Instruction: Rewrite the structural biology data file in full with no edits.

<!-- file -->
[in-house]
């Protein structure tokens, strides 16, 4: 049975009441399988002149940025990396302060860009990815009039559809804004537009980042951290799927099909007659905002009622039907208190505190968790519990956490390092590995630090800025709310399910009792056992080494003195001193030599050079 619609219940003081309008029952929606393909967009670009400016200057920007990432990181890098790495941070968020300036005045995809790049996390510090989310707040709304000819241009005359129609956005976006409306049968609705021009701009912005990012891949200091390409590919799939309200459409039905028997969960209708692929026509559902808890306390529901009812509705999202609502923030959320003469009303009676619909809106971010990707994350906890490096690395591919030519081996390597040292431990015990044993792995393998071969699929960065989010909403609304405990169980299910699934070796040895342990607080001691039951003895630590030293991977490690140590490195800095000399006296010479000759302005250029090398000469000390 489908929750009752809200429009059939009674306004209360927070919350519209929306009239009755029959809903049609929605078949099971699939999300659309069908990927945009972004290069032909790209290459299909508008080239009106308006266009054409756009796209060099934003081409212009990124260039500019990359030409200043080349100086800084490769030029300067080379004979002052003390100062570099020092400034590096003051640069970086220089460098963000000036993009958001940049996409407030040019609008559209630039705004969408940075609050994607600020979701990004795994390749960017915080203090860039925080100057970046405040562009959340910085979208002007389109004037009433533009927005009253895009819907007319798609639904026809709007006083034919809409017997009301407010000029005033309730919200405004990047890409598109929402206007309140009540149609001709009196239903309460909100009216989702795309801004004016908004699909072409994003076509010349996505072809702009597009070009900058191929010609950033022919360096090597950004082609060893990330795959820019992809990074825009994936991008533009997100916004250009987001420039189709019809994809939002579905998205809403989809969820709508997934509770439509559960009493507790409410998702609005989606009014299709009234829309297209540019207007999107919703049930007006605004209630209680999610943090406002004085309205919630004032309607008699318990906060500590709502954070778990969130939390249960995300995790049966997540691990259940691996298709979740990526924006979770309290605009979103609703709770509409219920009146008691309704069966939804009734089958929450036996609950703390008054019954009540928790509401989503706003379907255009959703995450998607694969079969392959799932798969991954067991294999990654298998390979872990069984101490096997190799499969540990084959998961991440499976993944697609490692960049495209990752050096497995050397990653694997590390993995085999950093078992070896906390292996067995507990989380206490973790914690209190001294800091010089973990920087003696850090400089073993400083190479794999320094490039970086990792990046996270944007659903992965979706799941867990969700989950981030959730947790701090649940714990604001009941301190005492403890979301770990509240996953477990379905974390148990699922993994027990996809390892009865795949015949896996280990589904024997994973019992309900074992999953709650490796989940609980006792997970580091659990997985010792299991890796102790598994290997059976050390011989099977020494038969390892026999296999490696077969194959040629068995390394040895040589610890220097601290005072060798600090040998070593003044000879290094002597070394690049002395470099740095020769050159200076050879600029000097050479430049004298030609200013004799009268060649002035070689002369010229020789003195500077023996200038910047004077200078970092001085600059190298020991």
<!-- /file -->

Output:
[in-house]
């Protein structure tokens, strides 16, 4: 049975009441399988002149940025990396302060860009990815009039559809804004537009980042951290799927099909007659905002009622039907208190505190968790519990956490390092590995630090800025709310399910009792056992080494003195001193030599050079 619609219940003081309008029952929606393909967009670009400016200057920007990432990181890098790495941070968020300036005045995809790049996390510090989310707040709304000819241009005359129609956005976006409306049968609705021009701009912005990012891949200091390409590919799939309200459409039905028997969960209708692929026509559902808890306390529901009812509705999202609502923030959320003469009303009676619909809106971010990707994350906890490096690395591919030519081996390597040292431990015990044993792995393998071969699929960065989010909403609304405990169980299910699934070796040895342990607080001691039951003895630590030293991977490690140590490195800095000399006296010479000759302005250029090398000469000390 489908929750009752809200429009059939009674306004209360927070919350519209929306009239009755029959809903049609929605078949099971699939999300659309069908990927945009972004290069032909790209290459299909508008080239009106308006266009054409756009796209060099934003081409212009990124260039500019990359030409200043080349100086800084490769030029300067080379004979002052003390100062570099020092400034590096003051640069970086220089460098963000000036993009958001940049996409407030040019609008559209630039705004969408940075609050994607600020979701990004795994390749960017915080203090860039925080100057970046405040562009959340910085979208002007389109004037009433533009927005009253895009819907007319798609639904026809709007006083034919809409017997009301407010000029005033309730919200405004990047890409598109929402206007309140009540149609001709009196239903309460909100009216989702795309801004004016908004699909072409994003076509010349996505072809702009597009070009900058191929010609950033022919360096090597950004082609060893990330795959820019992809990074825009994936991008533009997100916004250009987001420039189709019809994809939002579905998205809403989809969820709508997934509770439509559960009493507790409410998702609005989606009014299709009234829309297209540019207007999107919703049930007006605004209630209680999610943090406002004085309205919630004032309607008699318990906060500590709502954070778990969130939390249960995300995790049966997540691990259940691996298709979740990526924006979770309290605009979103609703709770509409219920009146008691309704069966939804009734089958929450036996609950703390008054019954009540928790509401989503706003379907255009959703995450998607694969079969392959799932798969991954067991294999990654298998390979872990069984101490096997190799499969540990084959998961991440499976993944697609490692960049495209990752050096497995050397990653694997590390993995085999950093078992070896906390292996067995507990989380206490973790914690209190001294800091010089973990920087003696850090400089073993400083190479794999320094490039970086990792990046996270944007659903992965979706799941867990969700989950981030959730947790701090649940714990604001009941301190005492403890979301770990509240996953477990379905974390148990699922993994027990996809390892009865795949015949896996280990589904024997994973019992309900074992999953709650490796989940609980006792997970580091659990997985010792299991890796102790598994290997059976050390011989099977020494038969390892026999296999490696077969194959040629068995390394040895040589610890220097601290005072060798600090040998070593003044000879290094002597070394690049002395470099740095020769050159200076050879600029000097050479430049004298030609200013004799009268060649002035070689002369010229020789003195500077023996200038910047004077200078970092001085600059190298020991």